An important characteristic of an effective leader is their ability to confidently lead from a clear sense of purpose. Ultimately those leaders that are most confident in the purpose to which they’ve been called are the leaders that are most effective.
A certainty of purpose comes when leaders embrace the “paradox of personal freedom”— ultimately this unleashes them to realize their God-given potential through their leadership.
The paradox of personal freedom is simply this: We are most free when we are constrained by the right things.
A leader’s biggest challenge is fighting against a culture that associates the concept of freedom with having an unlimited number of options. This type of thinking is certainly a byproduct of the time in which we live—where personal freedom and the ability to pilot one’s own destiny is regarded as an ultimate good to which we all should aspire.
But unrestricted personal autonomy is a false idol that dilutes the potency of our leadership and puts a ceiling on our effectiveness.
The paradox of personal freedom encapsulates the reality that we are most free not when we have an unlimited number of choices, but rather when our principles and purpose have already made the decision for us in advance.
Potent leadership results when a leader’s philosophy flows from their convictions—not their feelings, their emotions or their subjectivity. Leaders will ultimately lead most effectively when the strength of their convictions unleash them to be the leaders they were created to be.
Effective leadership becomes difficult when the strength of our convictions are drowned out by the innumerable number of options we could choose.
The wealth of options we face today has extended personal freedom to an extent that would have been inconceivable even a hundred years ago. But the inevitable consequence of equally attractive choices is uncertainty of purpose; uncertainty, in turn, saps resolution, and lack of resolve ends up devaluing choiceFlow by Mihaly Csikszentmihalyi
As leaders, we often fail to struggle for a certainty of purpose because we spend so much time wading through the noise of the overwhelming details that demand our immediate attention. In order to effectively lead, we need a clear purpose that comes from a holistic vision of who we were created to be and knowing how that vision will define our leadership.
Leadership author Simon Sinek gave came up with the “Celery Test” to help us see the crucial relationship between our habits, discipline, and purpose play and our decision making.
Imagine you are at a grocery store and you are hungry. You grab some potato chips, a salad, some deli meat, a tube of ice-cream, celery, and some fried chicken. You take a little bit of this and little bit of that. If someone were to look into your grocery cart what would they see? They would see someone without a clear purpose regarding food choice.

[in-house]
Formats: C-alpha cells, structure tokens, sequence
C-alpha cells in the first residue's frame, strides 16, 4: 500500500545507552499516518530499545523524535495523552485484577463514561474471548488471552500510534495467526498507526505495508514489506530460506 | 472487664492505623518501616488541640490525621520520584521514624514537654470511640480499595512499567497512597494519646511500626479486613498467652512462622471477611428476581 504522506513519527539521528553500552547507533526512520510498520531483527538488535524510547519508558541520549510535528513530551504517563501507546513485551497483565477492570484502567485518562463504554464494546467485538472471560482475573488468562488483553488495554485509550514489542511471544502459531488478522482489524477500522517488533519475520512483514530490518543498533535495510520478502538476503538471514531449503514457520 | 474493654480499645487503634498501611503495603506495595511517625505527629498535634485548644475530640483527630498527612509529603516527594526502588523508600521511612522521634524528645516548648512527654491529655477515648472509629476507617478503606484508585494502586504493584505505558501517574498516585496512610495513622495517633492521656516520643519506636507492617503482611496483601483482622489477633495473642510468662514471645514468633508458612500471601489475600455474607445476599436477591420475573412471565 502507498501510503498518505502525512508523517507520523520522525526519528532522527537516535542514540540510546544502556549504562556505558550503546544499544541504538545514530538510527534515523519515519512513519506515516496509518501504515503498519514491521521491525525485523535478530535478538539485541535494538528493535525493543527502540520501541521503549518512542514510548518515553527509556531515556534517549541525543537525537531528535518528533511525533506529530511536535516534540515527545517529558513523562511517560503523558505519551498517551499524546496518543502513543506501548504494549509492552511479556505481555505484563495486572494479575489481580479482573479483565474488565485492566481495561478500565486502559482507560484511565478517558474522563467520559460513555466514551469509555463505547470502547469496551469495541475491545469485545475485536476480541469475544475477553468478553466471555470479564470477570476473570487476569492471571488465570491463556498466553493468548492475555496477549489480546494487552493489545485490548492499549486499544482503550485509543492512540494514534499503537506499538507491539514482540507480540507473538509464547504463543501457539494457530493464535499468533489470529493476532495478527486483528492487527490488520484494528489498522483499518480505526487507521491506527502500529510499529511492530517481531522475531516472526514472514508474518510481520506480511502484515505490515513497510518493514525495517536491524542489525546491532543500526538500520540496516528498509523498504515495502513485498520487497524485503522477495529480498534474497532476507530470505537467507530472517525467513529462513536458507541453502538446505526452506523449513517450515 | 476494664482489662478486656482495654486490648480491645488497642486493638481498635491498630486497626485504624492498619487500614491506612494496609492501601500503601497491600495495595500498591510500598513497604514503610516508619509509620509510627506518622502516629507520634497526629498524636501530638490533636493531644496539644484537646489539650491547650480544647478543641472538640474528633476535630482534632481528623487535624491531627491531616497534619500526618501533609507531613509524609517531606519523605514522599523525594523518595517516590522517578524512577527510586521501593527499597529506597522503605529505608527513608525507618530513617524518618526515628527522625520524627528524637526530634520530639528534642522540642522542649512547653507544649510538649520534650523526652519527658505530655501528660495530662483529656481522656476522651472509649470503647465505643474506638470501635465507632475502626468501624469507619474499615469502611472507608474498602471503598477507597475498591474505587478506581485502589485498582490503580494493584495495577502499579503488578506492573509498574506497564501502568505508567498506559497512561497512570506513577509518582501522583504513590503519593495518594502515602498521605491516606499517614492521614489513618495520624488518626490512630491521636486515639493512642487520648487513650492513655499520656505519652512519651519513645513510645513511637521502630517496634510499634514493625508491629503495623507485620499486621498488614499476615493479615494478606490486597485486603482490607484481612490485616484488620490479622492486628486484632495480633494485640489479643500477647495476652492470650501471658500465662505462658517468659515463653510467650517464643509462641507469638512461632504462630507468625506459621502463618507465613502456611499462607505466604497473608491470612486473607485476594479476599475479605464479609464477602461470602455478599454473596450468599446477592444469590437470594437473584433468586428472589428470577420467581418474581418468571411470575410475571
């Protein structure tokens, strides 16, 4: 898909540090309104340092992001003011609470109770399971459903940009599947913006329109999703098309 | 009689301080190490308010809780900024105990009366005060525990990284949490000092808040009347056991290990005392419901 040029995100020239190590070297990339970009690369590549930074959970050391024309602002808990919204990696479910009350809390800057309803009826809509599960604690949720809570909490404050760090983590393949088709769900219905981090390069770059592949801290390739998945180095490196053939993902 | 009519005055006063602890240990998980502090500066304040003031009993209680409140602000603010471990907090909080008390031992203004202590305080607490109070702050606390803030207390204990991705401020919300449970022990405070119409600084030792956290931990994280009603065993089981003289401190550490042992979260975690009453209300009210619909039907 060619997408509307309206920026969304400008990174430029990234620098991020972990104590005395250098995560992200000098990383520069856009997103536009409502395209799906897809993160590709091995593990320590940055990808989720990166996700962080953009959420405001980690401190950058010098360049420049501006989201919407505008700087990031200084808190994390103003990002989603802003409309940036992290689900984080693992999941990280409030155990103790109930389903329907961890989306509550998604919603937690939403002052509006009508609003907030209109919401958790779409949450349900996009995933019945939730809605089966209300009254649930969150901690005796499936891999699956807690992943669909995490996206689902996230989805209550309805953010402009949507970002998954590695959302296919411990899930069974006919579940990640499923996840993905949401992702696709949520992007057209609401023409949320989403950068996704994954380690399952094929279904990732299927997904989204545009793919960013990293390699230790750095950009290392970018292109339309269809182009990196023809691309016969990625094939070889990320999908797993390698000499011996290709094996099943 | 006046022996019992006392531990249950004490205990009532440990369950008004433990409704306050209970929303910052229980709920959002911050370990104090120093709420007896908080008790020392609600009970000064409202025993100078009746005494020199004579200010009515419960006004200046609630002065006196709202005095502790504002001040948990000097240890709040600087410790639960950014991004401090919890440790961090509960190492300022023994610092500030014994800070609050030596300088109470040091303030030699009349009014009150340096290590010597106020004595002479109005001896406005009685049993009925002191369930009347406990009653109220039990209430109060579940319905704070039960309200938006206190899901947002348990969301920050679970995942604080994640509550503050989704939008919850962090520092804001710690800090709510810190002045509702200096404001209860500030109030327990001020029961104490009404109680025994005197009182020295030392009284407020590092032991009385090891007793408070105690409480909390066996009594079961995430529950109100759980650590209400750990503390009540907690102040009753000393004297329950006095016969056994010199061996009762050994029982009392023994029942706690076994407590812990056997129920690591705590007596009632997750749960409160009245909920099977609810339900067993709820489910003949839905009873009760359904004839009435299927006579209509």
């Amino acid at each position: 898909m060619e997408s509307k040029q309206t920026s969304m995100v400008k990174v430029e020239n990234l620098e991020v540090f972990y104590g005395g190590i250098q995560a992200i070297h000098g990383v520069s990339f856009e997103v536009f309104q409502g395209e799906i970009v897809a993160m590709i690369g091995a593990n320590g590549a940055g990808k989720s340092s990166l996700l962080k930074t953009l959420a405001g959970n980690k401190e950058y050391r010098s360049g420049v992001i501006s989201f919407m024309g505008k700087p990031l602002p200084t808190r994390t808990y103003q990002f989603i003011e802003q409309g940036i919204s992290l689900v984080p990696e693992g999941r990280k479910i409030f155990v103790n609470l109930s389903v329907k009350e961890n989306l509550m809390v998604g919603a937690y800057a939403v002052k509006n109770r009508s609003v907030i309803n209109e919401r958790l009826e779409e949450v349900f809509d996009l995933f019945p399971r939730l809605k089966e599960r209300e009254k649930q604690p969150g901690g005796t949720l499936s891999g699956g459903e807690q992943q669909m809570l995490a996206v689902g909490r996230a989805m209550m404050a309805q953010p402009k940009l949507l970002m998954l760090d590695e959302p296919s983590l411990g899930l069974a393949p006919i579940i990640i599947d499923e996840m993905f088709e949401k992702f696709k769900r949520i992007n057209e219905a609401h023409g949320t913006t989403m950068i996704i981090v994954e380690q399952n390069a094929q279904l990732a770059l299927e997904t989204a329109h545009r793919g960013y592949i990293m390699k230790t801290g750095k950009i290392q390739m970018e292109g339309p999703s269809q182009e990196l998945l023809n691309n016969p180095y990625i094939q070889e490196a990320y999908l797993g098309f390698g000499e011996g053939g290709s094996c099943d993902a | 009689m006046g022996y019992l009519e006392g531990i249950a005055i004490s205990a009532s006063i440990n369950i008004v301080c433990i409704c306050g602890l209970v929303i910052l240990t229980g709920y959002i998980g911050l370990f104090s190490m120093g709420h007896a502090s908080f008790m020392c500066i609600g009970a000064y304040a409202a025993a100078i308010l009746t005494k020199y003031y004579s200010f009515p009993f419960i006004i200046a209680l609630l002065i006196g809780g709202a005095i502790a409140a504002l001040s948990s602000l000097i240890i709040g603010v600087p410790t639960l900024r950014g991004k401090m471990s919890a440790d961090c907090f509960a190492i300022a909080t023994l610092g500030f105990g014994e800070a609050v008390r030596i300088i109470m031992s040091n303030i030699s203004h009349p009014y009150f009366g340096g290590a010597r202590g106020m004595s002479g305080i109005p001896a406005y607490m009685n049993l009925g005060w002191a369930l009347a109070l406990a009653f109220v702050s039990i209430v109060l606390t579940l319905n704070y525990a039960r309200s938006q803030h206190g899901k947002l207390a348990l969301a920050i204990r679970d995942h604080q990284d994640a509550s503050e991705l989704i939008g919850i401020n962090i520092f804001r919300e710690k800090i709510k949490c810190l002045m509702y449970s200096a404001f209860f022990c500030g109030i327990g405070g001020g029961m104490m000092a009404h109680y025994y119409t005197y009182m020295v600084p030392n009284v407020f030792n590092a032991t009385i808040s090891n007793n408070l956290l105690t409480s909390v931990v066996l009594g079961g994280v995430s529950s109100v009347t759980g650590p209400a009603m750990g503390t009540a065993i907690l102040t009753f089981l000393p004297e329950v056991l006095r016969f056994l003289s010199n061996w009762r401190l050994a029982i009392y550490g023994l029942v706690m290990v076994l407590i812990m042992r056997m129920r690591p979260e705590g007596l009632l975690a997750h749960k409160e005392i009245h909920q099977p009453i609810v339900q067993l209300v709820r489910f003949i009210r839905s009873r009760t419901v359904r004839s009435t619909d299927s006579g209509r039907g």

Imagine that in that same scenario you decided that you are the type of person who only puts things in their body that are good for them. Imagine that you allowed your principles and core beliefs about living a healthy life to create a list ahead of time so you no longer had to make a “choice” between ice cream and carrots.
Suddenly, your shopping trip just got a lot easier and you gained more certainty and clarity in your decision-making process because your beliefs about being healthy actually limited your options in a good way.
You embraced a standard that makes it easy to decide what to put in your cart. Now when someone walks by they see celery and vegetables in the cart, and they say to themselves, “That person must be a healthy eater who is concerned with what they put in their body.” This is how great leaders operate.
Jesus knew the power of eliminating superfluous choice when he called his disciples to follow him no matter the cost. He asked his disciples to base their identity on Him and him alone.
The result is that His followers were—and are—able to live and lead with an incredible clarity of purpose because He challenges us with the wonderfully limited option of following Him and Him alone.
As leaders we are called to live lives of real freedom with incredible certainty, because Jesus has laid out the path when he told his followers to “enter through the narrow gate.” Surprisingly, the second we step foot through the narrow gate we find that the path of discipleship is not so limiting at all.
Perform a “celery test” on yourself.
Where am I right now?
If someone else was to look in the “personal shopping cart” of your life, what would THEY say are your core convictions from what they see?
Examples might include:
Where do I want to go?
If someone else was to look in your own “personal shopping cart” what would you WANT them to say defines your leadership?
How will I get there?
What are the behaviors or habits that I need to change to get from where I am to where I want to be?
You path of intentionality might include: